Due Diligence Tour, Atlanta, Georgia
Happy Wednesday! I trust your week is going well so far. I’m writing this while catching a flight back from Atlanta to Sarasota after a couple productive days on the road. Monday was the 6th annual IMN middle-market multifamily forum and Tuesday was our due diligence walk for the new Atlanta deal. IMN offered a good opportunity to connect with fellow operators and catch up with several friends on the lending side of the business – and we were able to time our due diligence walks in tandem with the event for a win-win trip to Atlanta.
I had a great question come up at the IMN Middle Market conference. Someone asked at what interest rate level would it make sense to exit the multifamily market. It’s a great question and in some ways very practical. As interest rates go up, the cost of debt goes up, and, so it would seem, profits go down. At some point if interest rates go up too much, it must be completely unprofitable to own multifamily.
The first point of reference in my mind is past history – say, the 80s when rates were north of 10%. People were still buying (and making money) in the real estate business. And I’m sure we could point to some recent deals where people lost money when rates were south of 5%. So what’s the catch – where’s the nuance here?
The key to our business doesn’t revolve around interest rates. Like most businesses, our business is built on a margin – more specifically the spread between our cost of capital (usually a majority debt) and our return on capital (the cap rate). This spread is the risk premium that we get as investors (both debt and equity) for putting our money on the line. We want a risk premium for our investment. If there is too much capital and not enough available investments, investors may be more willing to accept a lower return just to get their dollars invested. Vice versa, if the economy collapses and we as investors view the investment as riskier, that spread will likely increase because we will want a higher return for our risk-taking activity as the available capital decreases.
Here’s the bottom line – just because interest rates go up doesn’t mean we’re out of business. Just because rates go down doesn’t mean we’re home free. It always comes back to our experience.
I like to think we’ve got all three covered – which allows us to focus on our business and stay out of market timing.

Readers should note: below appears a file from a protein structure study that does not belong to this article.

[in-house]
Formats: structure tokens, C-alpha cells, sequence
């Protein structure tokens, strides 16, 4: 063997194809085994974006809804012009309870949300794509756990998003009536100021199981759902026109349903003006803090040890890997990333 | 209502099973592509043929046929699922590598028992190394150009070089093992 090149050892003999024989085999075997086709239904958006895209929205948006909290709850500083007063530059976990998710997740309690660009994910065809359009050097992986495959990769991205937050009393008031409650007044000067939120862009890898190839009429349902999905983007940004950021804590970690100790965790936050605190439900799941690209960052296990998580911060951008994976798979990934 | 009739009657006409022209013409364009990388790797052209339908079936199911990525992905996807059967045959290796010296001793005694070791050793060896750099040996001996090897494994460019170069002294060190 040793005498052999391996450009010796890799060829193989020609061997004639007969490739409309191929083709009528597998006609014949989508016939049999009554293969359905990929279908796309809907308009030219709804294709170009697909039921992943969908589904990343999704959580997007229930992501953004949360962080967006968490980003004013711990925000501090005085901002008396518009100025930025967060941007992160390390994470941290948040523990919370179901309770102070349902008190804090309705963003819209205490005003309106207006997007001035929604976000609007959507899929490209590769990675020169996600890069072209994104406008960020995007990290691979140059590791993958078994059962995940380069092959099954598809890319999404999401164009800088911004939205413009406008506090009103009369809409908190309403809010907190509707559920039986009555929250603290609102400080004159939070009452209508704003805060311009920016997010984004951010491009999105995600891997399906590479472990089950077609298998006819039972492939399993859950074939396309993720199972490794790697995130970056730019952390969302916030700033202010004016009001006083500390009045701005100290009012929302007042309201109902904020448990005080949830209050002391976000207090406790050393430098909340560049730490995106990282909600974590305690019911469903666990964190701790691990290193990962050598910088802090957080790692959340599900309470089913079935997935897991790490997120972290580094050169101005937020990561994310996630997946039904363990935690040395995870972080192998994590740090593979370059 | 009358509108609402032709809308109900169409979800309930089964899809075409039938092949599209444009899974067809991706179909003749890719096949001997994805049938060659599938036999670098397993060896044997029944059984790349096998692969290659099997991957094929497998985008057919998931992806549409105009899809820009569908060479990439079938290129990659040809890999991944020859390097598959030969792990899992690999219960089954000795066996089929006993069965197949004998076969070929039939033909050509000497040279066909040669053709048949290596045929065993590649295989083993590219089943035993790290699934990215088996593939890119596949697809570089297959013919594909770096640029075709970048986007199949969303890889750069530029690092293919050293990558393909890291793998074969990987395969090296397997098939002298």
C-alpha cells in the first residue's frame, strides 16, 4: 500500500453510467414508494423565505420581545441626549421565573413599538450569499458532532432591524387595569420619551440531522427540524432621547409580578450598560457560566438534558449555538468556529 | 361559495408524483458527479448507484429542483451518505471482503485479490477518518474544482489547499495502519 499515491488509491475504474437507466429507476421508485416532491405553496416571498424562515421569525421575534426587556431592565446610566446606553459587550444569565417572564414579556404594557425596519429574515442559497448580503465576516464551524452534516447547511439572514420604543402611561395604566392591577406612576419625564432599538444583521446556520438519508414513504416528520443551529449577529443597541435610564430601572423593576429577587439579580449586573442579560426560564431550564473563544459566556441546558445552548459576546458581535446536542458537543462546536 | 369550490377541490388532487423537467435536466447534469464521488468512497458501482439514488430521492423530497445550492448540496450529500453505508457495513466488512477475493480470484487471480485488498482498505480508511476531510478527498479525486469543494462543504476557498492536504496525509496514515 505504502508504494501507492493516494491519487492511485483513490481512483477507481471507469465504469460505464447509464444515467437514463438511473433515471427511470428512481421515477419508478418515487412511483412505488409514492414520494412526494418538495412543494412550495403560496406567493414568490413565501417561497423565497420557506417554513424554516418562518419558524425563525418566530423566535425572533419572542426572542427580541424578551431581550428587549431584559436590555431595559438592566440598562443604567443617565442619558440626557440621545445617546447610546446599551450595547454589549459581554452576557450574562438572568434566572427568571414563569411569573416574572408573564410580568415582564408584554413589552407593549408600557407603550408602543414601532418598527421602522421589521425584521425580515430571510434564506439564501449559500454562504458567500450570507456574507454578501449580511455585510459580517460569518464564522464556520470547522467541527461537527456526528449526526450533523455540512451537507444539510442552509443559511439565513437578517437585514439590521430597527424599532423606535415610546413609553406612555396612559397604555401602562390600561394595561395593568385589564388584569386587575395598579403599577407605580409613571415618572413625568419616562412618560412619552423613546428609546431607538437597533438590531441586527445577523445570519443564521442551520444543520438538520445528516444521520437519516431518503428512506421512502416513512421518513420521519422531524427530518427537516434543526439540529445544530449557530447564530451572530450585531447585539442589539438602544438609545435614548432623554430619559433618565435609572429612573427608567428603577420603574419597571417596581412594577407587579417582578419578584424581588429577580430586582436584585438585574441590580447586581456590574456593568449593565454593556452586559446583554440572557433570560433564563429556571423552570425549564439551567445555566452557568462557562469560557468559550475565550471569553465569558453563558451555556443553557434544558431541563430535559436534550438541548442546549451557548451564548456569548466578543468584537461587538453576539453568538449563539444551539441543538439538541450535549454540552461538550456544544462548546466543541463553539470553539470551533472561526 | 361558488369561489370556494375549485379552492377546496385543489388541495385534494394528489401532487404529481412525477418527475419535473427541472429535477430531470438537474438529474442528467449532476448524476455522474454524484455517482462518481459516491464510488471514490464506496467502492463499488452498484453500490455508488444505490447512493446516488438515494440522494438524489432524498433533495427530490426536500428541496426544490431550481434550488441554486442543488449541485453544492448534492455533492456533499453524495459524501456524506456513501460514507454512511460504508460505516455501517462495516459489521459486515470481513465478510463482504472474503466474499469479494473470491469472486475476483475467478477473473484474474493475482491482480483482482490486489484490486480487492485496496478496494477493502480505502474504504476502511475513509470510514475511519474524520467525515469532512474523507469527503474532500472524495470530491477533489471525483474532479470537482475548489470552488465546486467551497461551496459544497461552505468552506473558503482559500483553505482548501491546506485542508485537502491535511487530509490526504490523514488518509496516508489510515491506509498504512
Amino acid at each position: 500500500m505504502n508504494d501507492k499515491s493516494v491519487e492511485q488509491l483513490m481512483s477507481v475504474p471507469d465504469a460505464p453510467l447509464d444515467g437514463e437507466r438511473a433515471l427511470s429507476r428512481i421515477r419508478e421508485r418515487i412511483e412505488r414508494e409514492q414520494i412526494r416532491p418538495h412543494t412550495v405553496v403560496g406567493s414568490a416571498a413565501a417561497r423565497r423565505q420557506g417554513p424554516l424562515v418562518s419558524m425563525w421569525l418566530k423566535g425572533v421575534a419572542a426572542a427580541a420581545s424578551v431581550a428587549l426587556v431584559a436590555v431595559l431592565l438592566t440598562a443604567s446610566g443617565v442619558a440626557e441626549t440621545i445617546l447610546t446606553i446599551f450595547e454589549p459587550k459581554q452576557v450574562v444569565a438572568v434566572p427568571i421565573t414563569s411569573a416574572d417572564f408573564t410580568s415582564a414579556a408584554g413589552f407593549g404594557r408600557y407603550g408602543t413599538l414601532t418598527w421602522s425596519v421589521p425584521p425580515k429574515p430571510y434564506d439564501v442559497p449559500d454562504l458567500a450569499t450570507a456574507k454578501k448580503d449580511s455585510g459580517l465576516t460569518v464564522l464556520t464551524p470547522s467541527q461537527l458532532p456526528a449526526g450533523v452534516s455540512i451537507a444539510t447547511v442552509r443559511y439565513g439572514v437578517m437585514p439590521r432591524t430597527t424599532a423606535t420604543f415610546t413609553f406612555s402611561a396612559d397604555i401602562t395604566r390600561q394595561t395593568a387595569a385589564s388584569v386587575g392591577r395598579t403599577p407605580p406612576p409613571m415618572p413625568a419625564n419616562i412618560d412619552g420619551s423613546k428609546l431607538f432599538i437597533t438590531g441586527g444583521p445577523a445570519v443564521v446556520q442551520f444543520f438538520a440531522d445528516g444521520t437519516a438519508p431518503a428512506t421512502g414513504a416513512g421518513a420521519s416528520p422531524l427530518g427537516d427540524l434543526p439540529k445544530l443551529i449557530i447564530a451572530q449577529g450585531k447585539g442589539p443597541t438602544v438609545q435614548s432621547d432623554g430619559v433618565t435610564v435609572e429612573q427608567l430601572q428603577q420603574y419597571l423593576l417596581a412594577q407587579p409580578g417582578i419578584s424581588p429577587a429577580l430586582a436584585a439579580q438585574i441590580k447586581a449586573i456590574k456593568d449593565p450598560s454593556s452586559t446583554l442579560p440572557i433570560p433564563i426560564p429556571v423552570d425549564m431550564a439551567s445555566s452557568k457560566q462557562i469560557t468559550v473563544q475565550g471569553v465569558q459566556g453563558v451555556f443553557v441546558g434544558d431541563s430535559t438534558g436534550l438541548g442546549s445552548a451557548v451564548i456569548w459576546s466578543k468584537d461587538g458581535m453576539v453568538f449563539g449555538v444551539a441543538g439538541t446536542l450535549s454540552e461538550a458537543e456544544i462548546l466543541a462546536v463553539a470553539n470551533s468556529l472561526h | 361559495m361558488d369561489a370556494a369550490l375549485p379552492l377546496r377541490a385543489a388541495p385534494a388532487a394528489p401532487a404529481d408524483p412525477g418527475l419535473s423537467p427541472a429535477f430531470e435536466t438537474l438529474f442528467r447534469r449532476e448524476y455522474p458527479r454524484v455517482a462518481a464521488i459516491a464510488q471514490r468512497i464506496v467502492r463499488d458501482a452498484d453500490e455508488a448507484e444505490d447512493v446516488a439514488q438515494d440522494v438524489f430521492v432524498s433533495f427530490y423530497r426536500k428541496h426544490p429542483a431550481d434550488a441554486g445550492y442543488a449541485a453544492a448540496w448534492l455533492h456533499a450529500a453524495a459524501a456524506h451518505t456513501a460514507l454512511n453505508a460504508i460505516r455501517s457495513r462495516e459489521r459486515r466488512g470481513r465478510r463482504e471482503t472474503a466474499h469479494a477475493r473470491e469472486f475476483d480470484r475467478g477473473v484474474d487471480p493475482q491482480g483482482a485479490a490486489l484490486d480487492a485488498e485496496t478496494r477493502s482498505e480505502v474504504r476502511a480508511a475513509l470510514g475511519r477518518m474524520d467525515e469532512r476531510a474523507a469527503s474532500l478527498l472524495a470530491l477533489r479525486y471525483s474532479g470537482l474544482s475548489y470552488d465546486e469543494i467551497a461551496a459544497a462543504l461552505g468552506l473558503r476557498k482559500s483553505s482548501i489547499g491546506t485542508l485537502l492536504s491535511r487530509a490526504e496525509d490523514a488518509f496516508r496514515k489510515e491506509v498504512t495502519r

We just completed our unit walks for the new Atlanta property with the help of 15 amazing fellow investors who suffered through a beautiful sunny day to walk close to 300 units. It was a wonderful time to catch up, and I greatly appreciate each of them for taking some of their valuable time to help us with this new project. I always walk away from these due diligence tours feeling very blessed to have such amazing partners. We always learn a lot along the way, and in this case, we confirmed our assumptions that the property was in great condition overall but will need attention with the delinquency (front of the house) and HVAC maintenance (back of the house). These will be our two primary pain points to solve for success.
The rent comps at this property are already proving $400/mo increases with no renovations. It’s a great start, but as is typical with our underwriting, we like to add some fudge factor so we’ve built in a modest renovation plan to ensure that even if the economy decides to go sideways for awhile, we’ll have the best product on the market (allowing us to maintain our occupancy while our competition may not). We’re excited to be expanding in Atlanta.
We are planning to close this week on the San Antonio development deal and get things moving with this beautiful 264-unit project. For those who missed out on this one, we’re also working on a 72-acre mixed use opportunity that will give us the ability to develop 500-700 units along with the potential for commercial and retail amenities at the site. We’ve started the initial due diligence process with the county and anticipate having some plans to share in Q42022.